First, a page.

With its crumbling facade and barred windows, the building looks sinister. The double door entrance is since long blocked by bricks to prevent people from entering the building.
As in most abandoned buildings, the interior is trashed, and the walls covered in graffiti. Some parts, like the intense ’70s style wallpaper in the room below, have survived the vandalization. How about an entire room with that wallpaper? I don’t think it had a calming effect on the patients!
A surprisingly large number of doors still hang on their hinges, but the torn down ones make good photo subjects.
The building has two main floors, an attic and a basement. Take extra care if you go up to the attic. It can be risky since the roof caved in during the fire in 2002. Going down to the basement is … dark, bring a flashlight.
While most of the furniture and equipment used in the ward are gone or destroyed, there are still plenty of interesting details to discover and take photos of.
Nature has taken over the yard where the patients got their daily dose of fresh air. It’s almost like entering a small forest of fir trees when stepping out on the yard through the open doorway at the back of the building.
For some weird reason, they put a barred window in the wall surrounding the yard. Why build a thick wall at a high security facility and put a weak spot in it?
There are things hidden among the trees, for example, a wooden gazebo where the patients could get shade from the sun. More recent additions are a bath tub and a ladder leaning against the wall. I bet the inmates would have made use of that ladder had it been there back in the days.
Looking out through the front facing windows, you see the modern hospital buildings. The rusty steel bars are cold to touch in the winter. Freedom, so close but yet so far.
If you go inside the closed ward, don’t miss going up to the second floor, where the most interesting rooms are.
A kitchen is maybe not what you expect to find in a prison-like closed ward at a mental hospital, but yet here it is. I don’t think anyone prepared food here as it was delivered from the central kitchen, but maybe the patients had their meals here?
The long corridors running through the length of the pavilion are spooky. Every step you take on the rubble covered floor makes a seemingly loud sound in the silent building. Imagine being here on a dark night, suddenly hearing footsteps somewhere in the building. Remember, if there isn’t an easy way into the ward, there is no easy way out either…
If you don’t feel like going into the building, you can do what I did and look through the lower windows. That will at least give you a feeling for how the abandoned pavilion looks today.
Mentalvårdsmuseet, the mental health care museum at Säter, opened in 1987. Preparations started already in 1983 with work on the museum building. The pavilion, Ward 21A from the old hospital complex, was restored to its original state from 1912.
The museum website and most of the information in the exhibitions are in Swedish, but they can arrange guided tours in English on request (book well in advance).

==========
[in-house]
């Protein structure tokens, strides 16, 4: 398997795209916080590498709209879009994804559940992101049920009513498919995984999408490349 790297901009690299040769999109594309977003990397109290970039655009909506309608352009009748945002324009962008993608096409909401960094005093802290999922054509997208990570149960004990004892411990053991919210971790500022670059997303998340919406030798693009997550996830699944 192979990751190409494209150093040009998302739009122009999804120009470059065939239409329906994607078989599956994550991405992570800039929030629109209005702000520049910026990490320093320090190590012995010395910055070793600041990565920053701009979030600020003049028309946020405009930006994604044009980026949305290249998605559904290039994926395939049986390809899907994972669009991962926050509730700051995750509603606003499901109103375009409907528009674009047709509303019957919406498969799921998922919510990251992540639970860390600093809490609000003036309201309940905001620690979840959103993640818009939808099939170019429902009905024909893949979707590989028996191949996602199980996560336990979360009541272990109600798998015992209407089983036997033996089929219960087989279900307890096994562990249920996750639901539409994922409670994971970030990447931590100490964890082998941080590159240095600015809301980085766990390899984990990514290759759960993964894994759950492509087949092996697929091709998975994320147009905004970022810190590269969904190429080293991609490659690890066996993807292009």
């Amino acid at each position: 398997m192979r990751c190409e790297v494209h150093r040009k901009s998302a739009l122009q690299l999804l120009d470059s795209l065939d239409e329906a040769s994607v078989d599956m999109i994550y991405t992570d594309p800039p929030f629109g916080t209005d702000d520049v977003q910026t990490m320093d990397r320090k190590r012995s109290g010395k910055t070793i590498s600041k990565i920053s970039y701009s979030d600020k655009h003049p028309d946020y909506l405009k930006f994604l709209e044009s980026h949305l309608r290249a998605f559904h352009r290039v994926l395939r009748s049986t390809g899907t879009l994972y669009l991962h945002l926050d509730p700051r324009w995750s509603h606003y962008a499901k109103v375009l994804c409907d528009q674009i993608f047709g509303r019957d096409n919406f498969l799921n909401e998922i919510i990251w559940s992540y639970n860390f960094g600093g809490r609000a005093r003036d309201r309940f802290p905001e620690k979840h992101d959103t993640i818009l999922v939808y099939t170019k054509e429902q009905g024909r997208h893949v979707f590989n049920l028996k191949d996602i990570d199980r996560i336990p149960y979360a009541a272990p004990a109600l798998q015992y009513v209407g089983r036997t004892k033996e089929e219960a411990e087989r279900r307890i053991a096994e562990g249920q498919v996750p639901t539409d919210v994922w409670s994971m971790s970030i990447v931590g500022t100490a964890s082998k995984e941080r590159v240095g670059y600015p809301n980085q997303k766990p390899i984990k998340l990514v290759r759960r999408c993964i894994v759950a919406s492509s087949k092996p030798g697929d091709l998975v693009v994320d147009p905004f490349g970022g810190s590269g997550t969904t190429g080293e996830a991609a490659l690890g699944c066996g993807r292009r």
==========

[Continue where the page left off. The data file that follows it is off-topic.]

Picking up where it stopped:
Even if you cannot understand all the information, it’s interesting to walk through the museum to see reconstructed interiors from the mental hospital, patient art and medical equipment on display.
The museum has limited opening hours, especially during the winter. During the low season, the opening hours are irregular and subject to change. Check the website for current information before going to Säter.
Foresighted staff members at the hospital started preserving objects for the museum collections in the 1950s. They realized that the mental health care system was about to change, and they wanted to save interesting objects for the future.
I visited the museum on Advent Sunday, when they had a special event with free entrance. Parking is available just outside the museum building. This is not a big tourist attraction, so you can expect a calm and stressless visit at the museum.
Most people don’t come in close contact with mental illness. It’s something that you read about or see depicted as movie clichés. The museum tells about real people with real problems they struggled with all their lives. It’s a reminder of how difficult it was to be mentally ill in a time without proper treatments. The patients suffered doubly, both from their illnesses and from insufficient treatment methods.
One of the three rooms at the museum contains a reconstructed patient dorm room. The photos on the wall are from early patient journals.
An excerpt from one journal tells that the patient has wounds after scratching himself while sleeping. He is hard to control and has to wear a straitjacket after tearing out two healthy teeth using only his fingers.
The staff lived at the premises, and there was a strict hierarchy for housing. Lower ranked staff lived in small rooms on top of the patient wards, while the chief physician enjoyed a spacious villa. A bus transported the staff into Säter and to the nearby town of Hedemora that had a liquor store.